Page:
Spring Care for Big Bulbs of Garlic

Spring Care for Big Bulbs of Garlic

Garlic is one of the slow movers of the garden world. It’s typically planted in the fall and quietly builds a solid root structure underneath the ground all winter. Little green garlic stems popping up over the top of the soil are typically one of the first signs that spring will be here soon, but most people have to wait until June to start harvesting their garlic. Getting garlic started is pretty easy, drop the bulbs pointy side up in a little trench and forget about it until you see the green stems in the spring. However, how you care for your garlic between the time you see the stems to the time you harvest, it can have a big impact on the quality of your harvest.

There are three things we do once the stems become visible to ensure we get the biggest bulbs possible. First, we start fertilizing every week–or at least every other week. Garlic is a heavy feeder and requires a lot of nitrogen. We use emulsified fish to fertilize our bulbs. We buy 5-gallon containers of concentrated fertilizer and dilute it with water. There are a number of fertilizing options out there, but this is the one that fits best with our routine and philosophy of gardening.

Second, it’s good to apply another layer of mulch to prevent weeds from growing. If you do see weeds, take care of them right away. You want to channel all the nutrients in your soil to your garlic rather than sharing it with the weeds. We put alfalfa hay down in the fall when we first plant our bulbs, and that actually does a great job preventing weeds even in the spring. There are usually a few places that we have to patch up in the spring, but it’s a great weed blocker and a great source of organic matter that can just stay in your garden even after you have harvested your bulbs.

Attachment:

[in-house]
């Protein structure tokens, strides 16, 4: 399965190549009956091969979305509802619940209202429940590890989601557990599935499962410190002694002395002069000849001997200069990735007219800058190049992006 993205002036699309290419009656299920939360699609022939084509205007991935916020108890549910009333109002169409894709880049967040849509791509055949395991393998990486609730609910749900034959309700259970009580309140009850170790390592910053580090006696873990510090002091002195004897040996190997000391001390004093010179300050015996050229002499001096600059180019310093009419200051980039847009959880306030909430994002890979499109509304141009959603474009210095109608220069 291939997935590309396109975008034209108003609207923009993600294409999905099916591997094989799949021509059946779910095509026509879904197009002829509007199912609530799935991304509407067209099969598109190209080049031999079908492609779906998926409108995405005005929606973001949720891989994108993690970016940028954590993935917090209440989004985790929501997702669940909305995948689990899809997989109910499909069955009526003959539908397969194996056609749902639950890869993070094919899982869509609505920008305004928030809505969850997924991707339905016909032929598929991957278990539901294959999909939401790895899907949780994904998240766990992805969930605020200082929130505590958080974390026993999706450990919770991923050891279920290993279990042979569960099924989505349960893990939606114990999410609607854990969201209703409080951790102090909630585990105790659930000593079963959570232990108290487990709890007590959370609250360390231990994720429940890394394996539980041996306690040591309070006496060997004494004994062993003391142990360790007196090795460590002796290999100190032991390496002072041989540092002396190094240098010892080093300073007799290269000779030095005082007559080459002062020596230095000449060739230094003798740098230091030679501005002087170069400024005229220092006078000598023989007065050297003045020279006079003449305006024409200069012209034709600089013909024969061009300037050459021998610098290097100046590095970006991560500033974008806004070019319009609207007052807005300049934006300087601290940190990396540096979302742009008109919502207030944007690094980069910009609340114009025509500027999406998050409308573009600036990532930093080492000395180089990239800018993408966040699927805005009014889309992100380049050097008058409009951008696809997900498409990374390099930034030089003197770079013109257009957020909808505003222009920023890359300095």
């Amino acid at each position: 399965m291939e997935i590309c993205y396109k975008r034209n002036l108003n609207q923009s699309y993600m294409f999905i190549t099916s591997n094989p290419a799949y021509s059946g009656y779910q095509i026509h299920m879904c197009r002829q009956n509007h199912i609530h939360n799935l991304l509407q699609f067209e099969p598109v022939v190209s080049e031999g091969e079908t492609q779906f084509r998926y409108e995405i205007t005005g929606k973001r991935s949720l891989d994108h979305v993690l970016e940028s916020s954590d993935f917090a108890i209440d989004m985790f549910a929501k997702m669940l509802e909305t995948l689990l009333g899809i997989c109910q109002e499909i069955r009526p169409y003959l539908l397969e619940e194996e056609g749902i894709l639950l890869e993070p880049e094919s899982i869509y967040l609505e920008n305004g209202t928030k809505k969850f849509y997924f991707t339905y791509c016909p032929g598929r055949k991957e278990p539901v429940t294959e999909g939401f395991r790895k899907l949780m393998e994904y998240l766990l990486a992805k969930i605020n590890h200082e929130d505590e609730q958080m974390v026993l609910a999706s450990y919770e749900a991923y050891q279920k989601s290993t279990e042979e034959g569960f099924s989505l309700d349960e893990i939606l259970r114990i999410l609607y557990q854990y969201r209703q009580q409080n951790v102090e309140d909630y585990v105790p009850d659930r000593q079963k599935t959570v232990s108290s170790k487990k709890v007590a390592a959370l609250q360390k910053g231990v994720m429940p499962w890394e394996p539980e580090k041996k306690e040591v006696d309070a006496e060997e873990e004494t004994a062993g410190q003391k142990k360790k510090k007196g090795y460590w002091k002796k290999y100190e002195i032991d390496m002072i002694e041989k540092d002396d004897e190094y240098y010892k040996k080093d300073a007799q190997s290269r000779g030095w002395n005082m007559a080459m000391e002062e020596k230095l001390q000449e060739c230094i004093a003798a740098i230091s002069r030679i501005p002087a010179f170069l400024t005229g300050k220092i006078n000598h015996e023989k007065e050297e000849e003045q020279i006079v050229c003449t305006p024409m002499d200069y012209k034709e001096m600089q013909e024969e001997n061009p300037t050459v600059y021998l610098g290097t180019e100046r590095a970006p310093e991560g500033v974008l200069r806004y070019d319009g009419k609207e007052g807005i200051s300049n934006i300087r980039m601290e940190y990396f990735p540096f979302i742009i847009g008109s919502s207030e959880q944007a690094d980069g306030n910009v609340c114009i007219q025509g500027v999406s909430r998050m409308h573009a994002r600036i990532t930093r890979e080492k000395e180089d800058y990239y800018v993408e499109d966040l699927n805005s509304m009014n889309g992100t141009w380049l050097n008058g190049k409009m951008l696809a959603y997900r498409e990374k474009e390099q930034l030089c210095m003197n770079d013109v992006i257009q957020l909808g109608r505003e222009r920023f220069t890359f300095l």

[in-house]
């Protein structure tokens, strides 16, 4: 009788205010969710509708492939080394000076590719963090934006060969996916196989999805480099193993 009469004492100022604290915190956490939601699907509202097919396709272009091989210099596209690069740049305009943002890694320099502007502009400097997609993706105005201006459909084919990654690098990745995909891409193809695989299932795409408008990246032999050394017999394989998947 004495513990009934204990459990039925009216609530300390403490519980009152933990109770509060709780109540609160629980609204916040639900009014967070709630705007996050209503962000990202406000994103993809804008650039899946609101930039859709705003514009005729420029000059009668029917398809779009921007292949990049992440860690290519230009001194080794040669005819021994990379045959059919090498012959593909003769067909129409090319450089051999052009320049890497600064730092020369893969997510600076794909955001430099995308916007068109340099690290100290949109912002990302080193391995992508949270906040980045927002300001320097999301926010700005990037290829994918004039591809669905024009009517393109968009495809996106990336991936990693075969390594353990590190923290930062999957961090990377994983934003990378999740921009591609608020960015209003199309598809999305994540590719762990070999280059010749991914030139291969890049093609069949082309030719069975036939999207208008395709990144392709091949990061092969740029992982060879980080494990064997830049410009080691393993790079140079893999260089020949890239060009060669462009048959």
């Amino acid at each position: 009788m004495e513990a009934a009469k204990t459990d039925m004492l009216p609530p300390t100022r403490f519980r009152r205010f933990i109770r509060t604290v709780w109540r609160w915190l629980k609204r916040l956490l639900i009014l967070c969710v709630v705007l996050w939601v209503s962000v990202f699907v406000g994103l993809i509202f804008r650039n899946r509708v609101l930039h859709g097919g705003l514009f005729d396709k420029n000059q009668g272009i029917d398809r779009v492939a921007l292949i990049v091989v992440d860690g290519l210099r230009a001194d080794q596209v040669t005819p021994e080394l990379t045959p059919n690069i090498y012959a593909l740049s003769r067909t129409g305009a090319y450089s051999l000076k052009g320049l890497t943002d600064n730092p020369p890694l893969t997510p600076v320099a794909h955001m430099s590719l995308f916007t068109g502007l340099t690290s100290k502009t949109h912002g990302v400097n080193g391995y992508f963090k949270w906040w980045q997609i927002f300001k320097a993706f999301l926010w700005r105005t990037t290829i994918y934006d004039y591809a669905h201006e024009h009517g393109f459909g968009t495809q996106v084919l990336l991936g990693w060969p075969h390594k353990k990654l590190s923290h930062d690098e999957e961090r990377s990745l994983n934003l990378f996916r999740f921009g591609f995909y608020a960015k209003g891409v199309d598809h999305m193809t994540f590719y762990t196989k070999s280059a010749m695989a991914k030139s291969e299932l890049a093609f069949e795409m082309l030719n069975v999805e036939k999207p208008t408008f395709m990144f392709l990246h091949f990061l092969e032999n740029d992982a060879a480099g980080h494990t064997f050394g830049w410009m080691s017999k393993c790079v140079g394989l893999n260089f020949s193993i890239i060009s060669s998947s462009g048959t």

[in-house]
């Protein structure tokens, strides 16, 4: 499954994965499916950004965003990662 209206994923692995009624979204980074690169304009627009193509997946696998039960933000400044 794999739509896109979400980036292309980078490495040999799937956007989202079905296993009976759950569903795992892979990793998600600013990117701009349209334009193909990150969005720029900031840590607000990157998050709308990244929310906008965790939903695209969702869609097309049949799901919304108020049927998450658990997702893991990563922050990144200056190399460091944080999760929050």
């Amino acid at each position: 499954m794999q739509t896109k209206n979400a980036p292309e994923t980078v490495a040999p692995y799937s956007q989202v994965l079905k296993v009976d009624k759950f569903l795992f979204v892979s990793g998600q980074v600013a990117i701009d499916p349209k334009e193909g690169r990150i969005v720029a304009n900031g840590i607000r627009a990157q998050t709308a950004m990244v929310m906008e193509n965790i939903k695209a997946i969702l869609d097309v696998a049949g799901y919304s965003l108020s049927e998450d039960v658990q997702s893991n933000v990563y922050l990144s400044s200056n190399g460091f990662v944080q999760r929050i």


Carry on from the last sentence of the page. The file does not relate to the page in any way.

Finally, keep your garlic watered. The rule of thumb for garlic is one inch per week. In our part of the world, we usually get a weekly rain in the spring so we don’t worry too much about the amount–the mulch helps balance things out when we get too much rain. But in dryer climates, you will want to ensure your garlic gets consistent water. We stop watering about 1 to 3 weeks before harvesting–depending on the variety.

Hardneck garlic is ready about 3 weeks after the stems form curly scapes. Cut those scapes off and make pesto with them–it’s an amazing culinary gift. Softneck garlic doesn’t form scapes, so watch the leaves on the stems. When 3 or 4 leaves turn yellow or brown, it’s time to harvest. But leave them in the ground until then. When you see the leaves die, stop watering for a week and then harvest.

Garlic is one of the most rewarding and beautifully stored things I grow in my garden. I can usually keep softneck garlic useful until it’s time to harvest a new batch the next year. If you plant at the right time in the fall and give it a little love in the spring, it will add homegrown flavor to your meals all year long.

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